The front of the University of Manchester

University of Manchester listed buildings

28 February 2020

The University of Manchester’s listed buildings are rich in history, with the first buildings on their Oxford Road site dating back to the 1870s. The university now has over 30 listed buildings, but which buildings have stood the test of time?

The Beyer Building

Named after German engineer Charles Beyer, The Beyer Building opened in 1887 to house geology, zoology and botany. The building also connects to the Manchester museum allowing students to access the many specimens in the museum for teaching and research.

The Christie Library

The Christie Library started construction in 1895 and was complete in 1898. The collections in the Library served the whole University (excluding medicine) until the Arts Library opened in 1937. The building has since been redeveloped as offices and within the building, you can find a bust of Mancunian chemist Robert Angus Smith and a portrait of Lord Woolton, whose famous meatless pie kept Britons fed during World War II.

The Coupland Building 1

Mathematician and computer scientist Alan Turing is well known for his work during World War II where he helped to decode German messages that had been encrypted by Enigma machines. In the late 1940s Turing came to Manchester and the ‘Turing test’ was invented, this test was used to define whether machines could think. Turing’s work is now acclaimed across the world.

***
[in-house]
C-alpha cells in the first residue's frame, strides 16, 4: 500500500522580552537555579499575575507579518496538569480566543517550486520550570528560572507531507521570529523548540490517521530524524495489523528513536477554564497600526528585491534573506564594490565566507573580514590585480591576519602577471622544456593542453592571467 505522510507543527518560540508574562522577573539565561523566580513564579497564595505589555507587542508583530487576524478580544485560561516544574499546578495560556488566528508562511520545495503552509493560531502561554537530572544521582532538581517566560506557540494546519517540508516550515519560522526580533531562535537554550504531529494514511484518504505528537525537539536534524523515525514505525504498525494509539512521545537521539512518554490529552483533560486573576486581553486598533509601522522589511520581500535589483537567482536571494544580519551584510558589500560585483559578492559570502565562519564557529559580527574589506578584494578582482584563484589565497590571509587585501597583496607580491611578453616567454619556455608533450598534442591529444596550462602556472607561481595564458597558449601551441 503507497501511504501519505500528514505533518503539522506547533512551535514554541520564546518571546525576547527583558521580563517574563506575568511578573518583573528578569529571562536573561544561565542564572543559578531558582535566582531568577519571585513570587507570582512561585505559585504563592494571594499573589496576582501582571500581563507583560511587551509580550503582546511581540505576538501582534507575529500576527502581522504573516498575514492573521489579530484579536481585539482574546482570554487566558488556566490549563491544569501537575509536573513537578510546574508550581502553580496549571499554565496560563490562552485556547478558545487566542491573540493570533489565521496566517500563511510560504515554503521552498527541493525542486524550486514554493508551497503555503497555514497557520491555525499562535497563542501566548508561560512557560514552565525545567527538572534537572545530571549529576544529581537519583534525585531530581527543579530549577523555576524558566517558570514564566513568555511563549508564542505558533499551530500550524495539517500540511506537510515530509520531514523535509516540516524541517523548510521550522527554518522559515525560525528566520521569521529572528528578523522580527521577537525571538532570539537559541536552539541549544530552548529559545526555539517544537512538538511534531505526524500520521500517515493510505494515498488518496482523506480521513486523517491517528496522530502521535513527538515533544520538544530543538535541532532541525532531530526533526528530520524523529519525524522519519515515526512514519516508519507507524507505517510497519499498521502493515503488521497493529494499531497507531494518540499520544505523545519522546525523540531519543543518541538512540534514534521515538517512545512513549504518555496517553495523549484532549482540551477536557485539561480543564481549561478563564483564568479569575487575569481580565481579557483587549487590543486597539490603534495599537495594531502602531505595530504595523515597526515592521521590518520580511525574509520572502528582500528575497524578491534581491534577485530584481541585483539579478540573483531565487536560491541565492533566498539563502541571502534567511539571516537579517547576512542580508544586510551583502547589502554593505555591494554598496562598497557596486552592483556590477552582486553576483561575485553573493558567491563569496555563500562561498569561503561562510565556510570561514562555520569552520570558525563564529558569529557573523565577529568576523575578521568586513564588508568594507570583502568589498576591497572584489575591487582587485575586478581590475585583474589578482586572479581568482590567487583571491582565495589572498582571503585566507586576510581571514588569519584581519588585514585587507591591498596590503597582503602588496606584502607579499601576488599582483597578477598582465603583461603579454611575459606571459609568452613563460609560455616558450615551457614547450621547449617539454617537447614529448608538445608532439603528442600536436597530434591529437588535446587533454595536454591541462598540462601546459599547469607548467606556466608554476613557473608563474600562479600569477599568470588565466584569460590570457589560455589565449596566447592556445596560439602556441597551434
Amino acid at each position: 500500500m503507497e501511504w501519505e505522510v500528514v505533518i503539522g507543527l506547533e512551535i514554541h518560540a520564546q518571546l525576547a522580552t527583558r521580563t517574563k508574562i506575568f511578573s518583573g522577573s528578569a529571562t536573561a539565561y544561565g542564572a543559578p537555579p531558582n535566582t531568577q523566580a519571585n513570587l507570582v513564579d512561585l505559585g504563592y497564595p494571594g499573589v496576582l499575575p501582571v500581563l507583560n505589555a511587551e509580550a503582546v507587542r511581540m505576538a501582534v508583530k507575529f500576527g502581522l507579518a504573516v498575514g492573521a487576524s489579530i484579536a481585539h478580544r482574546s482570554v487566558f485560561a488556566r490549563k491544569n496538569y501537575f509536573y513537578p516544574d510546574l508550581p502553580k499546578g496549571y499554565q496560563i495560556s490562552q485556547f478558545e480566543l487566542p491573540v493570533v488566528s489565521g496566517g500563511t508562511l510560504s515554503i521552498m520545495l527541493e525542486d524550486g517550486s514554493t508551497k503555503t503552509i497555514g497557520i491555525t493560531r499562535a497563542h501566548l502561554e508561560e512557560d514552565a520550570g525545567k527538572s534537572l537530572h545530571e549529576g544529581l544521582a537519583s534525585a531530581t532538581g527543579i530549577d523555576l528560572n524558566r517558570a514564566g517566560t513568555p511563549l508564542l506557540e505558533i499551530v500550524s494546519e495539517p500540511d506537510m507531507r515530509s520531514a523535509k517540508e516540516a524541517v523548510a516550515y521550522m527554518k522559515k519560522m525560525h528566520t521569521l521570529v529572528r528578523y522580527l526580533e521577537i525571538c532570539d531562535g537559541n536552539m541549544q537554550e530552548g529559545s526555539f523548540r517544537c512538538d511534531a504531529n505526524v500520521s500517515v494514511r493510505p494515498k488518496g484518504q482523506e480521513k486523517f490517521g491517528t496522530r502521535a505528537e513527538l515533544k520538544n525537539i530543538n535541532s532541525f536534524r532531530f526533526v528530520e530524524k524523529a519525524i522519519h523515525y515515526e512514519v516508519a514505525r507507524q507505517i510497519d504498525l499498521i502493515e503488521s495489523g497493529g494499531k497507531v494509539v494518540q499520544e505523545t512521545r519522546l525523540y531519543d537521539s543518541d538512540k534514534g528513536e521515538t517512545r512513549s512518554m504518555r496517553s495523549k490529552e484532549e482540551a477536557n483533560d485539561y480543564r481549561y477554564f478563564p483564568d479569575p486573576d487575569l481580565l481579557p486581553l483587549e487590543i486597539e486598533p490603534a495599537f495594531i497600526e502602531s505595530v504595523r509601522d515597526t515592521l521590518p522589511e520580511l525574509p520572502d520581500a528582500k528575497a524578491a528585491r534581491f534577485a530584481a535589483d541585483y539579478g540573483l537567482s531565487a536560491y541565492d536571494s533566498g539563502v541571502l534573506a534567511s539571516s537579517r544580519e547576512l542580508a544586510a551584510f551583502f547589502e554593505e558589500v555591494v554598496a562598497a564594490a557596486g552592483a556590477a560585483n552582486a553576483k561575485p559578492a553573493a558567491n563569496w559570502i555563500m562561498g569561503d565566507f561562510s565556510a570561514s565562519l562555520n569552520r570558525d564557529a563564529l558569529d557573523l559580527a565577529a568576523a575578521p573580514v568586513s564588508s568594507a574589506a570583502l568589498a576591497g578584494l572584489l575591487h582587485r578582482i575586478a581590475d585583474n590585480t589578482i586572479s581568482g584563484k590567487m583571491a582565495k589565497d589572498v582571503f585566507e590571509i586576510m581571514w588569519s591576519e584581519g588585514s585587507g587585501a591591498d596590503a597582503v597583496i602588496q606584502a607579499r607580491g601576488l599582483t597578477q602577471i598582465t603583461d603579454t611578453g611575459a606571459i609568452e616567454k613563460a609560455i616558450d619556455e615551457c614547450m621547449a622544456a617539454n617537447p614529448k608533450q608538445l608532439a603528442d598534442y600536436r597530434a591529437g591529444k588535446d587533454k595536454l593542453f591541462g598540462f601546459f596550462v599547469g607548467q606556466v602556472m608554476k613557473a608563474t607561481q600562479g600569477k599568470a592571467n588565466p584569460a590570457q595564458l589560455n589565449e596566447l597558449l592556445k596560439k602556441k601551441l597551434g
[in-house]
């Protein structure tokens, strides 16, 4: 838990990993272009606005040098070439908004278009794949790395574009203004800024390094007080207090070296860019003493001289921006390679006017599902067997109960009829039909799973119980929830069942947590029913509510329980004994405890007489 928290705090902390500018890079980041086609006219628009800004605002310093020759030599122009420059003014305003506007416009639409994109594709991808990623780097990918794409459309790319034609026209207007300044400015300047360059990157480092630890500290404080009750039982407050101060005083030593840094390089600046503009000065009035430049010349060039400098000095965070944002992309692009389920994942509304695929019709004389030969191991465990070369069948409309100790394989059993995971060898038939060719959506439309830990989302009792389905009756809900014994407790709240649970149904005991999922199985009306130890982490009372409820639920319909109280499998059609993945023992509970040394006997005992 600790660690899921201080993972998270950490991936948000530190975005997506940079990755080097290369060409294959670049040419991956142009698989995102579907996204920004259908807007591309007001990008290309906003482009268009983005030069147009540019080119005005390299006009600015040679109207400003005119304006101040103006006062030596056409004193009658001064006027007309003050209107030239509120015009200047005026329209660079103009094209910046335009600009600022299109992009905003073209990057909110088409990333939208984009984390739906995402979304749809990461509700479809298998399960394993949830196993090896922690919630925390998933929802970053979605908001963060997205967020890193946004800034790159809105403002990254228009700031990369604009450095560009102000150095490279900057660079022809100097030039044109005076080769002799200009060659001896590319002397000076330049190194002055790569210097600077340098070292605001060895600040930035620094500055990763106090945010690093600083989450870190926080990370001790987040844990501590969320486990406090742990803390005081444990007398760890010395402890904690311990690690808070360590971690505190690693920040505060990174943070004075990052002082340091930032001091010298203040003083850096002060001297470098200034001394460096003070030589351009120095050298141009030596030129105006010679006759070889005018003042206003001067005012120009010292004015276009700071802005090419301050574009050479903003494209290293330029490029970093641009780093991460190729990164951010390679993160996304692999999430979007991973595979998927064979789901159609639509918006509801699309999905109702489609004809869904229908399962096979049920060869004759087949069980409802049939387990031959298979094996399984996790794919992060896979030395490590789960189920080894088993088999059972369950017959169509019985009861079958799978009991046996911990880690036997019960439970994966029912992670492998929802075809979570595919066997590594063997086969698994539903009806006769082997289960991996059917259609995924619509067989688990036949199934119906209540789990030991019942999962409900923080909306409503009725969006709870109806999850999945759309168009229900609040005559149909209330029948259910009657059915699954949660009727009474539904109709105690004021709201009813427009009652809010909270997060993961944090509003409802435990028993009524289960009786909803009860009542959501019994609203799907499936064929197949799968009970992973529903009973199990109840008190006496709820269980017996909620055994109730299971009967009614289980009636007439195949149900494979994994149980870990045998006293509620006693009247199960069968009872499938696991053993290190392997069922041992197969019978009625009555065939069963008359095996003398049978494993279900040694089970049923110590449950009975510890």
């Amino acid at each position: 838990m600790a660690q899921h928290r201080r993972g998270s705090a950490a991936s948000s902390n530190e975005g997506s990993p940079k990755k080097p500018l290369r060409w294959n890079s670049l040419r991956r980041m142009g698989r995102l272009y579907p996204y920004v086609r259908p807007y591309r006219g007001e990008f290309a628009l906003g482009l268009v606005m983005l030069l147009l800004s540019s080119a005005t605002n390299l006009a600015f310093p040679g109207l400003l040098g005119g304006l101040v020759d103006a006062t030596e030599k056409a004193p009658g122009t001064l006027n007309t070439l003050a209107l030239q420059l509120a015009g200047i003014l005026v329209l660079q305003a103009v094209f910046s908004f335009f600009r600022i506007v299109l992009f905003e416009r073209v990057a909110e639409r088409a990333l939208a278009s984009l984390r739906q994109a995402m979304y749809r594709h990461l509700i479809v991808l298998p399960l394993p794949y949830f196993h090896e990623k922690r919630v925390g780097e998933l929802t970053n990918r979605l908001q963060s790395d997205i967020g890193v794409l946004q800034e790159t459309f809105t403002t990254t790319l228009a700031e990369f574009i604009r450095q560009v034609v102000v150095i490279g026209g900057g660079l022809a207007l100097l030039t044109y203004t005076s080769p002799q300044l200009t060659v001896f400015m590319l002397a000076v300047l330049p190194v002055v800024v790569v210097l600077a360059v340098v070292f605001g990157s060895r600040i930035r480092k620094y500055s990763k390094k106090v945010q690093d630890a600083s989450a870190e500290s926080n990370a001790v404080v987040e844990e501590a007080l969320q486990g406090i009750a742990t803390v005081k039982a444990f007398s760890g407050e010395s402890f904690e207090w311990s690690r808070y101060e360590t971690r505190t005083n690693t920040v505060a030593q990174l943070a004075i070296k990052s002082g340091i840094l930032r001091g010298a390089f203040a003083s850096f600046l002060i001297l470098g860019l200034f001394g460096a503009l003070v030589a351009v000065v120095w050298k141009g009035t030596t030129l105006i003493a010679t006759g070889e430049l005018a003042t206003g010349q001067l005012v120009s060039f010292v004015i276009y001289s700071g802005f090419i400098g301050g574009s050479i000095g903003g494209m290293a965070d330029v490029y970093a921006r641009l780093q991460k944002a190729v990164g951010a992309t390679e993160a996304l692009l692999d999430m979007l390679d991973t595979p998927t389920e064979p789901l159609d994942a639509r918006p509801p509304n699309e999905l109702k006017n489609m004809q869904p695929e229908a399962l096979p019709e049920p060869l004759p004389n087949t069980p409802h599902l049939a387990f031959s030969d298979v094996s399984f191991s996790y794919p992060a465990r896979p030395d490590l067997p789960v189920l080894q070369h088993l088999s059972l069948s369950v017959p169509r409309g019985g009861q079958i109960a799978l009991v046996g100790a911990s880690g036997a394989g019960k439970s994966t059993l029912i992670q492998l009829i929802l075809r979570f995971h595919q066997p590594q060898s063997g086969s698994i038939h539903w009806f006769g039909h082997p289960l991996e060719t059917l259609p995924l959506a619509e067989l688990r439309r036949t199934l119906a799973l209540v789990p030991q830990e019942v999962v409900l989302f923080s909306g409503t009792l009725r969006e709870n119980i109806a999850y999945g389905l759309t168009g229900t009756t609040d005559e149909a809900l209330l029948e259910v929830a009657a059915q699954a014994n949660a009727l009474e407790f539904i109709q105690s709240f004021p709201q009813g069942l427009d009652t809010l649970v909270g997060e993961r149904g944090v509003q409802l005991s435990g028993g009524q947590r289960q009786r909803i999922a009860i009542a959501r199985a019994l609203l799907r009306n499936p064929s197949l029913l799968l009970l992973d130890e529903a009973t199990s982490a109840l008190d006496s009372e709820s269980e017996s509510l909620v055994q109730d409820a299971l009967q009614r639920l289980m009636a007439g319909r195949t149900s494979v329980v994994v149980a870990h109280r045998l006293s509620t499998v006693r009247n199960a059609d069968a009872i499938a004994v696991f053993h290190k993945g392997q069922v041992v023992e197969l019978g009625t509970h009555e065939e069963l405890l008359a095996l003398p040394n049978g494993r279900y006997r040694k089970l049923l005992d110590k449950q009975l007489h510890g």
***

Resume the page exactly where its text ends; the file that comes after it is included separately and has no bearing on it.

Waterloo Place

Waterloo Place is made up of several Victorian terraced properties that were built in the 1830s. Typical with the design of Victorian properties they have bay windows and benefit from a large basement area.

Timberwise were instructed by the university to carry out a timber and damp survey as they suspected the listed buildings had fallen victim to damp. The corridors on the ground floors were showing wet to touch and the moisture coming through was ultimately badly affecting the internal decoration

Read the full case study here

 

 

The Sackville Street Building

The Sackville Street Building has been home to the study of science, technology and engineering at the University of Manchester for over 100 years.

Timberwise were called upon to provide an expert waterproofing solution to their damp problem in the basement where large pools of water had become visible on the floor area.

Read the full case study

 

Contact Our Property Preservation Specialists

Here at Timberwise we are committed to the care of historic and listed buildings to ensure they can continue to be enjoyed by future generations. We have worked closely with the University of Manchester to sympathetically maintain their historic built environment.

So, you trust Timberwise to provide you with the right solution for your historic or listed building. Don’t hesitate to contact Timberwise by calling on 0800 288 8660 or you can request a survey online here.